Primary care minister Alistair Burt highlighted a 1% rise in patients registered with GPs in 2016 and patient survey data showing a fall in access to convenient appointments, and said: 'Taken together, this suggests that GP workload may be increasing.'
The Conservative minister was responding to a written question from Labour MP for Great Grimsby Melanie Onn, asking what steps were being taken to assess 'the effects on general practices of increases in the number of patients presenting at GP surgeries in the last 12 months'. She also asked for details of steps to ensure GP practices could cope.
Mr Burt pointed to an increase from 28.6m patients registered with GPs in 2015 to 28.9m in 2016, and patient survey data.
He said the government was 'committed to giving GPs the support they need so they can spend more time with patients', pointing to the £220m GP contract deal for 2016/17, plans to recruit 5,000 more GPs and the GP access fund.
But Londonwide LMCs medical director Dr Tony Grewal told GPonline he was disappointed to hear such an 'anodyne' response from the minister when general practice was clearly in crisis.
Earlier this month, a study by University of Oxford researchers found that soaring levels of GP workload had pushed the profession 'close to saturation point'.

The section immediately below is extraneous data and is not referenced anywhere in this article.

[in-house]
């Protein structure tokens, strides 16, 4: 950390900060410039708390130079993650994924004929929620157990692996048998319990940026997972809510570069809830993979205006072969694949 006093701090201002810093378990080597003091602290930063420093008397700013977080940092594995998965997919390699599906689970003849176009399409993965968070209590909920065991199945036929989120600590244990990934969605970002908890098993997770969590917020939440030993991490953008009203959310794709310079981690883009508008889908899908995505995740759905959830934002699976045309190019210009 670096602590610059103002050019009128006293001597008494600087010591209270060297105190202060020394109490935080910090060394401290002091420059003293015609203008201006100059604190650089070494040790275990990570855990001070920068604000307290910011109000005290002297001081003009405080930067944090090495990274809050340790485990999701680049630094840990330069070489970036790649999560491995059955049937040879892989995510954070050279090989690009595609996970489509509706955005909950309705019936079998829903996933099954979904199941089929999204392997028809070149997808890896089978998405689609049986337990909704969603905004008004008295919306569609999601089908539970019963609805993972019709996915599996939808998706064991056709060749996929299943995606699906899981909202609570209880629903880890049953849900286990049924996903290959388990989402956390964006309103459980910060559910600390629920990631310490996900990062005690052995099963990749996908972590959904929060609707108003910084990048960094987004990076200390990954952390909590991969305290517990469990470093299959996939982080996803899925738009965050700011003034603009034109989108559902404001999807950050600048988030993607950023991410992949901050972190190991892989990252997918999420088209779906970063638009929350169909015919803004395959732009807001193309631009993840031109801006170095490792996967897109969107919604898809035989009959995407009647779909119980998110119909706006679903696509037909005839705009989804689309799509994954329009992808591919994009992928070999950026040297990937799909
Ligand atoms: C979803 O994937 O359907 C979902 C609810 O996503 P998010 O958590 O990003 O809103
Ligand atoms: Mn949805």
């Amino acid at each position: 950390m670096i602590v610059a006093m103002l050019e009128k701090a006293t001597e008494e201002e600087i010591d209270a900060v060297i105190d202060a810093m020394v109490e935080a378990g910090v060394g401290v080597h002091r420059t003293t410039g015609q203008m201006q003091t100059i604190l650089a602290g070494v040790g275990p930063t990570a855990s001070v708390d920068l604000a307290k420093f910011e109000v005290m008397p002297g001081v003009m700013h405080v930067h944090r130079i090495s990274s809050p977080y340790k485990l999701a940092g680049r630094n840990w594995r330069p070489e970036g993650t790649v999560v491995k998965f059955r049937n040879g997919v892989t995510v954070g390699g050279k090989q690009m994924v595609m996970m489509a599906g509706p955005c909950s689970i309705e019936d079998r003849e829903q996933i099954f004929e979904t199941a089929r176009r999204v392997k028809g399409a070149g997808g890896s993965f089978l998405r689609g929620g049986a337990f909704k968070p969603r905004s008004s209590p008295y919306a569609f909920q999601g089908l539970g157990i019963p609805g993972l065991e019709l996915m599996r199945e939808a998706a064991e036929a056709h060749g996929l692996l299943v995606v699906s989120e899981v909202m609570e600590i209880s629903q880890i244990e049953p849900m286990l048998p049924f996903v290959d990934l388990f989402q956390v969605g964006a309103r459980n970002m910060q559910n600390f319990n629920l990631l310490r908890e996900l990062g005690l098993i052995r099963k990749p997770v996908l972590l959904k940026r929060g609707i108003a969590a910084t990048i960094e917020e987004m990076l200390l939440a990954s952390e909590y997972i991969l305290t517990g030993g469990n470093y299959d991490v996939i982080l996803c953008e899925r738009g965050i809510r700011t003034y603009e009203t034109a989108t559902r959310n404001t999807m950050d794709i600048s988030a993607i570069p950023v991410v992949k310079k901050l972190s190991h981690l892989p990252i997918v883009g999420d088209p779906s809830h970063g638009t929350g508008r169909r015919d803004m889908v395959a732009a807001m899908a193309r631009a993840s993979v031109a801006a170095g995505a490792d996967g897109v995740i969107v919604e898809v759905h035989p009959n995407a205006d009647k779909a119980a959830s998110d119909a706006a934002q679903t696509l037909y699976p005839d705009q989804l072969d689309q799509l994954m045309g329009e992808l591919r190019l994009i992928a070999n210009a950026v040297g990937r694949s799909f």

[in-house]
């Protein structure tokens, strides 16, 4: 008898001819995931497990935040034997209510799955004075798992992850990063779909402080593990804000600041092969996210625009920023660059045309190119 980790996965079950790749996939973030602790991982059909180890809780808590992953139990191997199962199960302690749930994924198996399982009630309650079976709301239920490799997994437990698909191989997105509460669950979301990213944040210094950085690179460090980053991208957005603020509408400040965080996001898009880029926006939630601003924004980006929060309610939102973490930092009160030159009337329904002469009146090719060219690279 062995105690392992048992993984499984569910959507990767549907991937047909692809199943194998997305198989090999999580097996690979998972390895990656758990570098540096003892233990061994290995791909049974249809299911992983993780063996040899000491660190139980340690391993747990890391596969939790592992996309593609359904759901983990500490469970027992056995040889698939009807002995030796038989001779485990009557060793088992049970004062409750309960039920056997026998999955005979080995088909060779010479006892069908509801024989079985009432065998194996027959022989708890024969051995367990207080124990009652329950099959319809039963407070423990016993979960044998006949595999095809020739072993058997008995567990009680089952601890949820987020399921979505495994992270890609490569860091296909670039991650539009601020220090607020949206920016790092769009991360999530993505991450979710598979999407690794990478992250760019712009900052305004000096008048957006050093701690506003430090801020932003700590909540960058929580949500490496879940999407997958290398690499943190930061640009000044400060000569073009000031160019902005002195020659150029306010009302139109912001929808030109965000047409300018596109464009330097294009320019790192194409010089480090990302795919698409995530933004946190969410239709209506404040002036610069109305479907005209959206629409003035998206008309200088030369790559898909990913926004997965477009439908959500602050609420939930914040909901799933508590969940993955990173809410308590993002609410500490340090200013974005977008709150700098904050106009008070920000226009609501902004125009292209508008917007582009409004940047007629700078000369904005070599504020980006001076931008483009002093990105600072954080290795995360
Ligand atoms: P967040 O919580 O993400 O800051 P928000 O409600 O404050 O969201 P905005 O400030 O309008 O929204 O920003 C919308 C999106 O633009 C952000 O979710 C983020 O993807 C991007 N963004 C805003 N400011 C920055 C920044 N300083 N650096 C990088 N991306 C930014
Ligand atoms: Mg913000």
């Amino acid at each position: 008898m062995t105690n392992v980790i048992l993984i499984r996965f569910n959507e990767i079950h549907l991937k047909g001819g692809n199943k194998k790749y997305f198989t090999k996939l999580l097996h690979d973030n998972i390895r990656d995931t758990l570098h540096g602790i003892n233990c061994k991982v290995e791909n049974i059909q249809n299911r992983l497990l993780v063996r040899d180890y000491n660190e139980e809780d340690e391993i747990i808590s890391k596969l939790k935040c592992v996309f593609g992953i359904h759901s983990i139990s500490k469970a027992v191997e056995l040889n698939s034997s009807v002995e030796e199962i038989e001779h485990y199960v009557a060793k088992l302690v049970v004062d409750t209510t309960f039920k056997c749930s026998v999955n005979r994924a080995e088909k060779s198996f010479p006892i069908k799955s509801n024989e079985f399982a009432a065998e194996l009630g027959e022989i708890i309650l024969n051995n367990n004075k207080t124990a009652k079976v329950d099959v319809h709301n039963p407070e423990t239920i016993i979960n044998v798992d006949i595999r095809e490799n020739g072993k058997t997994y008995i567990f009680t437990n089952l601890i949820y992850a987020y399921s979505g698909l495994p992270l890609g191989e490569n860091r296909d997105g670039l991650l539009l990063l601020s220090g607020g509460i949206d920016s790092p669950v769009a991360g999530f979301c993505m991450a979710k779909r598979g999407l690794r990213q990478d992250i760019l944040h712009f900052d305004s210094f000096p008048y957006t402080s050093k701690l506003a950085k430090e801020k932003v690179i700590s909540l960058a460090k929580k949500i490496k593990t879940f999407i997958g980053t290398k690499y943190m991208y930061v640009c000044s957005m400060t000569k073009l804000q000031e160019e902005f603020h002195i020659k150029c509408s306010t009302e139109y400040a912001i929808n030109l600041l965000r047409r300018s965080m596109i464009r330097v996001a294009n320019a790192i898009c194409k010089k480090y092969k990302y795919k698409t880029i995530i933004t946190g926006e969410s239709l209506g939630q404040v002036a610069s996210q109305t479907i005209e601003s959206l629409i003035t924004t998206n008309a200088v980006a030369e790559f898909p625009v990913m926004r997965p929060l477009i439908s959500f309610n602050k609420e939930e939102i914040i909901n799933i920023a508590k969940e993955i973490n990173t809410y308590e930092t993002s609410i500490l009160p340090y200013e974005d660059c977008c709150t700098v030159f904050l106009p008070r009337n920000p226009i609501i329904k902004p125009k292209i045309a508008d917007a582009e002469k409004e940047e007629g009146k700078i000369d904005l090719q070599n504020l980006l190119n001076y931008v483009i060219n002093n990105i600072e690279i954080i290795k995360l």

'Given we have substantive evidence of a significant increase in GP workload and of inadequate workforce levels to deliver that, I would have hoped for a less anodyne response, and for something that GPs could look at to show our concerns are being taken seriously.'
Dr Grewal said there was 'a state of emergency in general practice'. He said the GP support package the government is expected to unveil this month needed to offer 'substantive and substantial' support for GPs, and must not just be tokenism.
He said Londonwide LMCs would be 'helping practices to look at what the package means and their viability and what they can do to maintain it'.
'You cannot build something new on inadequate foundations, warned Dr Grewal. 'This has to be about delivering general practice and primary care in a way that is sustainable, and then thinking about new models of care on top of that, not the other way around.'